All people are difficult some of the time, and some people are difficult most of the time. It follows that all school professionals will have to deal with difficult people from time to time. This is especially true for school psychologists because they have to face so many demands for their services from parents, teachers, students, and others. This workshop will equip school psychologists with tools to effectively contend with the difficult people they encounter in their personal and professional lives. Learner Objectives: This session will help participants 1. understand the circumstantial (contextual) view of human behavior, 2. identify universal social reinforcers, and 3. avoid or defuse conflict.
02/15/2018 1:30 PM 4:30 PM
WS19B Thursday, February 15
WS19B: Linking Assessment Results to Educational Strategies and Interventions— Advanced Workshop
Thursday, February 15, 2018
1:30 PM—4:30 PM
This presentation builds on the introductory workshop content and requires a thorough understanding of the Cattell-Horn-Carroll (CHC) theory on abilities and neuropsychological processes and their relationships to academic skills. Recent modifications to CHC theory will be discussed regarding their relevance to academic achievement. The workshop will describe strategies, techniques, evidence-based programs and supports for students with unique learning needs, including students with specific learning disabilities, and uses case studies to demonstrate how to select these interventions. Learner Objectives: This session will help participants 1. understand the latest revisions and extensions to CHC theory, particularly those that are relevant to understanding academic performance; 2. understand why evidence-based academic interventions are often not sufficient to address a student’s learning needs; 3. systematically select strategies, techniques, evidence-based programs, and supports for students on the basis of their cognitive and academic strengths and weaknesses; and 4. understand the many variables that need to be considered, thus ensuring that recommendations have a high likelihood of being implemented.
02/15/2018 1:30 PM 4:30 PM
WS24 Friday, February 16
WS24: Wait—The Kids Are Using Drugs? School-Based Substance Use Interventions
Friday, February 16, 2018
8:30 AM—11:30 AM
Adolescent substance use is a common, yet often ignored, concern in secondary schools. This workshop will help participants identify and combat common barriers to school-based substance use interventions, including concerns from school-based stakeholders, staff training and competence, and feasibility. Participants will learn about age-appropriate screening tools and substance use interventions for use at the universal, secondary, and tertiary levels. Implications and recommendations for use with diverse populations also will be discussed. Learner Objectives: This session will help participants 1. describe how providing substance use interventions in schools fits into a comprehensive role as outlined by the NASP Practice Model; 2. identify the facilitators and barriers to substance use interventions in schools and how to address concerns raised by parents, school personnel, and other stakeholders; 3. identify age-appropriate screening measures and interventions within tiered models of behavioral support; and 4. examine how student diversity informs risk and protective factors for substance use as well as substance use interventions.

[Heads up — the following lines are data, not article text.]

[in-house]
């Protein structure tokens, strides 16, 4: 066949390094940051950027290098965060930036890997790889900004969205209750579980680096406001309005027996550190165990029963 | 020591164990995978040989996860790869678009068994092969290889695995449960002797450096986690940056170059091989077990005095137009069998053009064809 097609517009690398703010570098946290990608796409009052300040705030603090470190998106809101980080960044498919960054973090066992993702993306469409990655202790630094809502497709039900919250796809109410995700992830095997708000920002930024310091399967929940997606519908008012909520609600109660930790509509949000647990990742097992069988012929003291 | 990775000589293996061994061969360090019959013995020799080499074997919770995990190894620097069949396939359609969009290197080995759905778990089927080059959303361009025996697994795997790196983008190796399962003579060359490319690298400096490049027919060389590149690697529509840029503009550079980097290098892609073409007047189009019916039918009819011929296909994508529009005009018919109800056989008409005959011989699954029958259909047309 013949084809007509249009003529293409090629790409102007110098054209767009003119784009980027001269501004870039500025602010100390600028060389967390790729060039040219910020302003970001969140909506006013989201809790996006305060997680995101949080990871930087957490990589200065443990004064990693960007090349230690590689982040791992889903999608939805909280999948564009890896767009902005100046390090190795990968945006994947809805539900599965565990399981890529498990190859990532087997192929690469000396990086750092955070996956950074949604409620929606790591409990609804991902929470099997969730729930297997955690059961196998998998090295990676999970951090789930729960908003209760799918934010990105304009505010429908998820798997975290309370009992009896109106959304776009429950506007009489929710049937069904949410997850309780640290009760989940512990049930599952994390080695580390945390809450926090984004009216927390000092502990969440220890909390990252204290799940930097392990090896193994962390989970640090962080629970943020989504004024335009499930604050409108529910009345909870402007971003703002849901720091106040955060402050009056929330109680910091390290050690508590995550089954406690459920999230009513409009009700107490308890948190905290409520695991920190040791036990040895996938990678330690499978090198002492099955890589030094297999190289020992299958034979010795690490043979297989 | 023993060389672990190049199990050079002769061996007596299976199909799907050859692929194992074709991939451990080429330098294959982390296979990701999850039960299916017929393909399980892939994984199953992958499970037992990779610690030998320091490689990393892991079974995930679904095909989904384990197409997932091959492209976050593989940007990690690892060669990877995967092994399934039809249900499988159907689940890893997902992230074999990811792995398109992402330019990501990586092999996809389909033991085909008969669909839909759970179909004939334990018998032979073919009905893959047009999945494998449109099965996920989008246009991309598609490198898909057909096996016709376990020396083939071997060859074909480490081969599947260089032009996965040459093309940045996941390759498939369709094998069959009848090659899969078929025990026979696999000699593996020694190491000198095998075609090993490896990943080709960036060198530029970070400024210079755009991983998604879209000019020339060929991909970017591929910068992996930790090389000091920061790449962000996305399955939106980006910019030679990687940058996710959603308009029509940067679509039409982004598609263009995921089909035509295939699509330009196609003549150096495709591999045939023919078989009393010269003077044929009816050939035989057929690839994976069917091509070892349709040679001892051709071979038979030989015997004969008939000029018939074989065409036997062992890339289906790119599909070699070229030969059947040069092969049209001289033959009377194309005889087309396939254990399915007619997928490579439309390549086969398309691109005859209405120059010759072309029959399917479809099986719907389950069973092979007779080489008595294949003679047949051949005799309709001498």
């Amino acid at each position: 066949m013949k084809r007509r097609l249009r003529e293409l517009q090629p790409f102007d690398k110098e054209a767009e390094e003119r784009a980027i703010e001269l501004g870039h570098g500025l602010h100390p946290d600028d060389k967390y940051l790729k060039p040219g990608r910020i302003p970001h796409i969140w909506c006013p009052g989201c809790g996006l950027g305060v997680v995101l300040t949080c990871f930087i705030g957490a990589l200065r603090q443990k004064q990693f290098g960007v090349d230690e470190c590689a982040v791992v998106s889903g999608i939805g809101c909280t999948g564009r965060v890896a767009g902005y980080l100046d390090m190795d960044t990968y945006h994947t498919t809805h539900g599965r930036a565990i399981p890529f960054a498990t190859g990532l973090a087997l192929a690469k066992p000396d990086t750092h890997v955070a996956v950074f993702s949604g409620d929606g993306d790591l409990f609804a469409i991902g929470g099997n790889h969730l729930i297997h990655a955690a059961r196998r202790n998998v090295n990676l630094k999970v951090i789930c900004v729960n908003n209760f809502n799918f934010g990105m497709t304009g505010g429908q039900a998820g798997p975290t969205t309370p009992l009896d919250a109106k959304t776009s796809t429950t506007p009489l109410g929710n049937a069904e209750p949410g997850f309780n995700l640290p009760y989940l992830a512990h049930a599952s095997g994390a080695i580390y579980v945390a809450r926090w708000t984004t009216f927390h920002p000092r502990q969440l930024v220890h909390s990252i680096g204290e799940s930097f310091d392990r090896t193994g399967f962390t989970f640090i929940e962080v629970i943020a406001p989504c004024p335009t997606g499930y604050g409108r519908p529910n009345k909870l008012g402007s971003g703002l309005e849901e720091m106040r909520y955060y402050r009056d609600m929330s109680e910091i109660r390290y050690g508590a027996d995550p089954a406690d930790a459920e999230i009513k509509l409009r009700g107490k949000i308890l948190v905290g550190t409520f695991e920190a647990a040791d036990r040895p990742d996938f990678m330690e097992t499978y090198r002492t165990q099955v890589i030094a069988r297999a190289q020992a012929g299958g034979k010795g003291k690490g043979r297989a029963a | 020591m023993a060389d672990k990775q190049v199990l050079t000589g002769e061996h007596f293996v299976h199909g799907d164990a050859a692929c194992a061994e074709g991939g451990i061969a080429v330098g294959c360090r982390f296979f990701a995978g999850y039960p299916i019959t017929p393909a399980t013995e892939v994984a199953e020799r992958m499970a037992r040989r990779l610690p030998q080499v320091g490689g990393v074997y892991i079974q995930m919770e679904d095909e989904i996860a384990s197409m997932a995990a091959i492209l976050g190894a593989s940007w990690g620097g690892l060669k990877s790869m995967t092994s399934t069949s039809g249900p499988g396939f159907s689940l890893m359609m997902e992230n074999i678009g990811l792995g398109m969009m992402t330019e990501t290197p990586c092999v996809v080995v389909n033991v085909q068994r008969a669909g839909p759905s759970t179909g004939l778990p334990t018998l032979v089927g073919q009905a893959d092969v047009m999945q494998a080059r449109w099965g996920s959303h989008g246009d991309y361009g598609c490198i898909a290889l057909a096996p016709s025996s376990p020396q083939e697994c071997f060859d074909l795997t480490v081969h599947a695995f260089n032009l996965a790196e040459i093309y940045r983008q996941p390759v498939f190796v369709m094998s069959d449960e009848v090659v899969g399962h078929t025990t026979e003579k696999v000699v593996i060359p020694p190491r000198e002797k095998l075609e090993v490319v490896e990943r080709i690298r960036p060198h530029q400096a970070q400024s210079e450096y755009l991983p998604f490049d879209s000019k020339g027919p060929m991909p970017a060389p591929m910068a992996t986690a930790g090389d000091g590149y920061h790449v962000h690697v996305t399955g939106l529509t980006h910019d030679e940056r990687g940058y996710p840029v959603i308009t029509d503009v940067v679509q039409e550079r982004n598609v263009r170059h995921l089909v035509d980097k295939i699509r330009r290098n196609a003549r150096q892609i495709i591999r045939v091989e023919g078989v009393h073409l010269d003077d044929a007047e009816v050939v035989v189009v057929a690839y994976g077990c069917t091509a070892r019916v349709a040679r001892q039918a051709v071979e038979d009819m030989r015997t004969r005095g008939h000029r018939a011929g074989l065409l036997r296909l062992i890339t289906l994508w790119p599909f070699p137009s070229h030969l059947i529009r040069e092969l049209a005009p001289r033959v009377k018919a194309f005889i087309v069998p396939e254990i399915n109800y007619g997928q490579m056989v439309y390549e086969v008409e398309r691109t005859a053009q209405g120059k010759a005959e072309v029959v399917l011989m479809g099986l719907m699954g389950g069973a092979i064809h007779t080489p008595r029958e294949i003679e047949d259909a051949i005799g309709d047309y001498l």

02/16/2018 8:30 AM 11:30 AM
WS25 Friday, February 16
WS25: Preventing Cyberbullying, Social Networking, and Other High-Tech Challenges
Friday, February 16, 2018
8:30 AM—11:30 AM
This workshop will cover a comprehensive overview of cyberbullying, inappropriate social networking, and other online problems, including issues school psychologists need to know about how youth use and misuse technology to cause harm to their peers. Examples of cyberbullying are used to discuss the role of teens and adults in preventing and responding to inappropriate online behaviors. Many popular environments are discussed, along with strategies to make sure they are used safely and responsibly. Learner Objectives: This session will help participants 1. identify popular online environments among adolescents today and recognize various forms of cyberbullying, 2. effectively prevent teen bullying in their schools and online, and 3. effectively respond to bullying incidents that occur at school and online
02/16/2018 8:30 AM 11:30 AM
WS26 Friday, February 16
WS26: School-Based CBT for Depressed Children and Adolescents
Friday, February 16, 2018
8:30 AM—11:30 AM
Depression among youth is an increasingly important concern. This workshop will review the cognitive–behavioral therapy (CBT) treatment protocol developed for the Treatment for Adolescents with Depression Study. Using lectures and role-playing, the session will present a range of cognitive and behavioral assessment and treatment strategies. The goals will be practical—to provide cutting-edge, empirically supported CBT treatment strategies for depressed youth and to familiarize participants with the empirical evidence in support of the treatments’ utility. Learner Objectives: This session will help participants 1. discuss developmental, social, and cognitive factors contributing to depression among youth; 2. list cognitive and behavioral strategies for assisting depressed youth; and 3. discuss predictors of treatment response, including the impact of cultural and socioeconomic factors on mood.
02/16/2018 8:30 AM 11:30 AM
WS27A Friday, February 16
WS27A: General Update on Current Issues in Special Education Law Affecting the Practice of School Psychology—Introductory Workshop
Friday, February 16, 2018
8:30 AM—11:30 AM
It is a very active time in the area of special education law, and an enormous amount of litigation is going on, as courts and agencies attempt to interpret and apply the law’s provisions. This session will update school psychologists on significant special education legal happenings, including court decisions and U.S. agency interpretations. Issues addressed include legal liability and money damages, disability harassment, retaliation, Child Find and evaluations, discipline, Section 504 issues, and much more. Learner Objectives: This session will help participants 1. become more aware of the types of legal claims being brought in the area of special education against schools and school personnel, 2. understand how courts are ruling in special education cases, and 3. learn some strategies for avoiding special education legal disputes.